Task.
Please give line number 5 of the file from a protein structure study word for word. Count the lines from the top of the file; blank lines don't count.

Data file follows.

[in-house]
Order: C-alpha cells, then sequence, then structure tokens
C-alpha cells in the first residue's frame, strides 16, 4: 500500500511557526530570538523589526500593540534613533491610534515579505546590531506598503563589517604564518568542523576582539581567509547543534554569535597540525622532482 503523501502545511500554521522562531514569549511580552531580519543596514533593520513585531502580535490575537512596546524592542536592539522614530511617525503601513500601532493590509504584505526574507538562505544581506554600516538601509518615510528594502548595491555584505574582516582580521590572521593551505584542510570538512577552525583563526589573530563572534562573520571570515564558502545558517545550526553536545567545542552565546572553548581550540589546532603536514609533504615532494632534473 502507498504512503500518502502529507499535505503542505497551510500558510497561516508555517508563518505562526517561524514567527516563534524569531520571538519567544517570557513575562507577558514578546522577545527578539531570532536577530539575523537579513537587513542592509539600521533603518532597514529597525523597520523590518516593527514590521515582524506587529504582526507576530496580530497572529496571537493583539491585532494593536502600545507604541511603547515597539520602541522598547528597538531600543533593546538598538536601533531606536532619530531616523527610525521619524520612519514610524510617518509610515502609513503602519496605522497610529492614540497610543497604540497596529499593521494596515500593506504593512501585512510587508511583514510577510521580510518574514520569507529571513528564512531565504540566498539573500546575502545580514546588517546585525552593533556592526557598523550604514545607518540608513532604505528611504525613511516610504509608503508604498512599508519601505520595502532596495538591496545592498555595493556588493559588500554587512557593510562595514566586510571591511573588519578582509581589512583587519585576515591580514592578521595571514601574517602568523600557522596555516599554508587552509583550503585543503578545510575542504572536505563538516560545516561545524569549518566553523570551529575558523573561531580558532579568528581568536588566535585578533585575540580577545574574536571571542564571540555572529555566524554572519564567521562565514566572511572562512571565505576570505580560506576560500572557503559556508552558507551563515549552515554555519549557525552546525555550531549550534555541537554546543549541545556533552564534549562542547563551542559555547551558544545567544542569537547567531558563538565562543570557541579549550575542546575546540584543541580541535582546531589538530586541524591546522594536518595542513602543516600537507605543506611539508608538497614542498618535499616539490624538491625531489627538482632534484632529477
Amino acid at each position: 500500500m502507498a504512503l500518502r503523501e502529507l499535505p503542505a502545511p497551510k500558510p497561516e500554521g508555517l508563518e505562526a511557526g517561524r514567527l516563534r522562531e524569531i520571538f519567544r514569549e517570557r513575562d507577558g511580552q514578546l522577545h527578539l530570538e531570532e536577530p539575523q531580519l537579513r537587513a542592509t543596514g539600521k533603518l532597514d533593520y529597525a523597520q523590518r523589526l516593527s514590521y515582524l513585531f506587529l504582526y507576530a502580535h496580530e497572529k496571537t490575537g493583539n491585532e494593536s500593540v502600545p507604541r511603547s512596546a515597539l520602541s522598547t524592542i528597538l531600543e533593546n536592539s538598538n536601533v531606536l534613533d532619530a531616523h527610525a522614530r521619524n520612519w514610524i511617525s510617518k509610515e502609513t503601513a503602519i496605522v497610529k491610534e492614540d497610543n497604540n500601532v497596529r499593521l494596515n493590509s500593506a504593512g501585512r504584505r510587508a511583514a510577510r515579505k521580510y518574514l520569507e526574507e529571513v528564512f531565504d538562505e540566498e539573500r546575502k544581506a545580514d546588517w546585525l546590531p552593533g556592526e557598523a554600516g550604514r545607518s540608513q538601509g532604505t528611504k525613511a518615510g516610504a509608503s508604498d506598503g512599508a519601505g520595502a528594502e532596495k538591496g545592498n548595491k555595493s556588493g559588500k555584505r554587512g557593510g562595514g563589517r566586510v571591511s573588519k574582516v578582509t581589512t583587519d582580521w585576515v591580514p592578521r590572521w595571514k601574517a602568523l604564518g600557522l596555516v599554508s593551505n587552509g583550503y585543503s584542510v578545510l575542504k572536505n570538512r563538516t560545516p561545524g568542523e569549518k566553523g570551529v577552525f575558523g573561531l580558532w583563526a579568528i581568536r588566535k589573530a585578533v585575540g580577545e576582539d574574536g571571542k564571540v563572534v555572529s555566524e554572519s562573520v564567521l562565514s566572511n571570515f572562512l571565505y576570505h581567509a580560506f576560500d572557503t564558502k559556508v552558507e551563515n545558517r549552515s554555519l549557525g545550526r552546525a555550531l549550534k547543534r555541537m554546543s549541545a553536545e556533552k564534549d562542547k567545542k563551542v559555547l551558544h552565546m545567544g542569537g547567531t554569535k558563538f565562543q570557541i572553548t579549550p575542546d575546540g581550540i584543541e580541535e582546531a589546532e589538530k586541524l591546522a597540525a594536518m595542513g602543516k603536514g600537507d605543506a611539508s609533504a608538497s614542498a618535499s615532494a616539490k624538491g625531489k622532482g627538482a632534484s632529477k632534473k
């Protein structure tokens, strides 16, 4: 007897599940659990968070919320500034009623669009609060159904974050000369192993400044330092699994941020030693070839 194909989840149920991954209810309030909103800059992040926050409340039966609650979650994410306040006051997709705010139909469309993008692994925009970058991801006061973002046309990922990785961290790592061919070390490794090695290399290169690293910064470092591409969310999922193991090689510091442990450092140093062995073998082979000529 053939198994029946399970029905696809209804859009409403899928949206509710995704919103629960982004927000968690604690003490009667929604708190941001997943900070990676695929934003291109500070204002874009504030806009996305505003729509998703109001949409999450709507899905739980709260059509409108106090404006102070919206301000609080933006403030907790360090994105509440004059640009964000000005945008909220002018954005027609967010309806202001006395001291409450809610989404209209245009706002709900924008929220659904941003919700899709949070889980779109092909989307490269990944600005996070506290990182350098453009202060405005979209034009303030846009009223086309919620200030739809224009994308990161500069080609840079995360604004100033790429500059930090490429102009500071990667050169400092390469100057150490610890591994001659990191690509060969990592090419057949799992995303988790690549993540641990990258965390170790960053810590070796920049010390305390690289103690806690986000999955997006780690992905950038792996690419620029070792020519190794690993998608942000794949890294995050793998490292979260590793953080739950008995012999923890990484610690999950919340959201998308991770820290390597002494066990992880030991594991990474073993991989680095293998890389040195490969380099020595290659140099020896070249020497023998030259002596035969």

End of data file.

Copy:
């Protein structure tokens, strides 16, 4: 007897599940659990968070919320500034009623669009609060159904974050000369192993400044330092699994941020030693070839 194909989840149920991954209810309030909103800059992040926050409340039966609650979650994410306040006051997709705010139909469309993008692994925009970058991801006061973002046309990922990785961290790592061919070390490794090695290399290169690293910064470092591409969310999922193991090689510091442990450092140093062995073998082979000529 053939198994029946399970029905696809209804859009409403899928949206509710995704919103629960982004927000968690604690003490009667929604708190941001997943900070990676695929934003291109500070204002874009504030806009996305505003729509998703109001949409999450709507899905739980709260059509409108106090404006102070919206301000609080933006403030907790360090994105509440004059640009964000000005945008909220002018954005027609967010309806202001006395001291409450809610989404209209245009706002709900924008929220659904941003919700899709949070889980779109092909989307490269990944600005996070506290990182350098453009202060405005979209034009303030846009009223086309919620200030739809224009994308990161500069080609840079995360604004100033790429500059930090490429102009500071990667050169400092390469100057150490610890591994001659990191690509060969990592090419057949799992995303988790690549993540641990990258965390170790960053810590070796920049010390305390690289103690806690986000999955997006780690992905950038792996690419620029070792020519190794690993998608942000794949890294995050793998490292979260590793953080739950008995012999923890990484610690999950919340959201998308991770820290390597002494066990992880030991594991990474073993991989680095293998890389040195490969380099020595290659140099020896070249020497023998030259002596035969």